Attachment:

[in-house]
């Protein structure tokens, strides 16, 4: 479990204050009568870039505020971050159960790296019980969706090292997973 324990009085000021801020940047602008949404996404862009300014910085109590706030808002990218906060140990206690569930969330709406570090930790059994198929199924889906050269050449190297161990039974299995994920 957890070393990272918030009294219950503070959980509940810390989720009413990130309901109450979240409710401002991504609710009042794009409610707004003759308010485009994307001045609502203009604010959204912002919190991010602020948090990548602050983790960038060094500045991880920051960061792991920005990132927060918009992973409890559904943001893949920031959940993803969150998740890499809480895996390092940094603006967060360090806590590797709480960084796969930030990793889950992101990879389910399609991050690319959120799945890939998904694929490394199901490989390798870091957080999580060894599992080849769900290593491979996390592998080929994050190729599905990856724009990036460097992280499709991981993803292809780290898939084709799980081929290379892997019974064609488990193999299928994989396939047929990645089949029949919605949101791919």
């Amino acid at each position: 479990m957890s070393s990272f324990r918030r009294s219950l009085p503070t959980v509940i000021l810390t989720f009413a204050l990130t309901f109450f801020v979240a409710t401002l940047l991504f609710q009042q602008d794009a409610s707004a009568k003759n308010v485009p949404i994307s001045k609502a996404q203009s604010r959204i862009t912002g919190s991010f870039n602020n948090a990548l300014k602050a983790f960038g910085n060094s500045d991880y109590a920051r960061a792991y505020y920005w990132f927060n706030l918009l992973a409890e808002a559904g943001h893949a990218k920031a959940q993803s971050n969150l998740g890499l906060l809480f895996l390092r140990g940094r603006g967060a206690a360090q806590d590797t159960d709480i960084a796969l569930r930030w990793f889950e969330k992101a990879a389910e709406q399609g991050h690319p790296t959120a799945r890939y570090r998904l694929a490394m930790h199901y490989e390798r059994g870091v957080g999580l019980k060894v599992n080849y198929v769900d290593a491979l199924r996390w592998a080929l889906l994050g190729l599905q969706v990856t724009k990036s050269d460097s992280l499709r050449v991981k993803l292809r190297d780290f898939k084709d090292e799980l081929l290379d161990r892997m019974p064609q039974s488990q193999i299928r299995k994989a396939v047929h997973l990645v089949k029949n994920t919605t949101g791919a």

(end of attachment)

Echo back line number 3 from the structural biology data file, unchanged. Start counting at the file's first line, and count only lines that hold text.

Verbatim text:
């Amino acid at each position: 479990m957890s070393s990272f324990r918030r009294s219950l009085p503070t959980v509940i000021l810390t989720f009413a204050l990130t309901f109450f801020v979240a409710t401002l940047l991504f609710q009042q602008d794009a409610s707004a009568k003759n308010v485009p949404i994307s001045k609502a996404q203009s604010r959204i862009t912002g919190s991010f870039n602020n948090a990548l300014k602050a983790f960038g910085n060094s500045d991880y109590a920051r960061a792991y505020y920005w990132f927060n706030l918009l992973a409890e808002a559904g943001h893949a990218k920031a959940q993803s971050n969150l998740g890499l906060l809480f895996l390092r140990g940094r603006g967060a206690a360090q806590d590797t159960d709480i960084a796969l569930r930030w990793f889950e969330k992101a990879a389910e709406q399609g991050h690319p790296t959120a799945r890939y570090r998904l694929a490394m930790h199901y490989e390798r059994g870091v957080g999580l019980k060894v599992n080849y198929v769900d290593a491979l199924r996390w592998a080929l889906l994050g190729l599905q969706v990856t724009k990036s050269d460097s992280l499709r050449v991981k993803l292809r190297d780290f898939k084709d090292e799980l081929l290379d161990r892997m019974p064609q039974s488990q193999i299928r299995k994989a396939v047929h997973l990645v089949k029949n994920t919605t949101g791919a």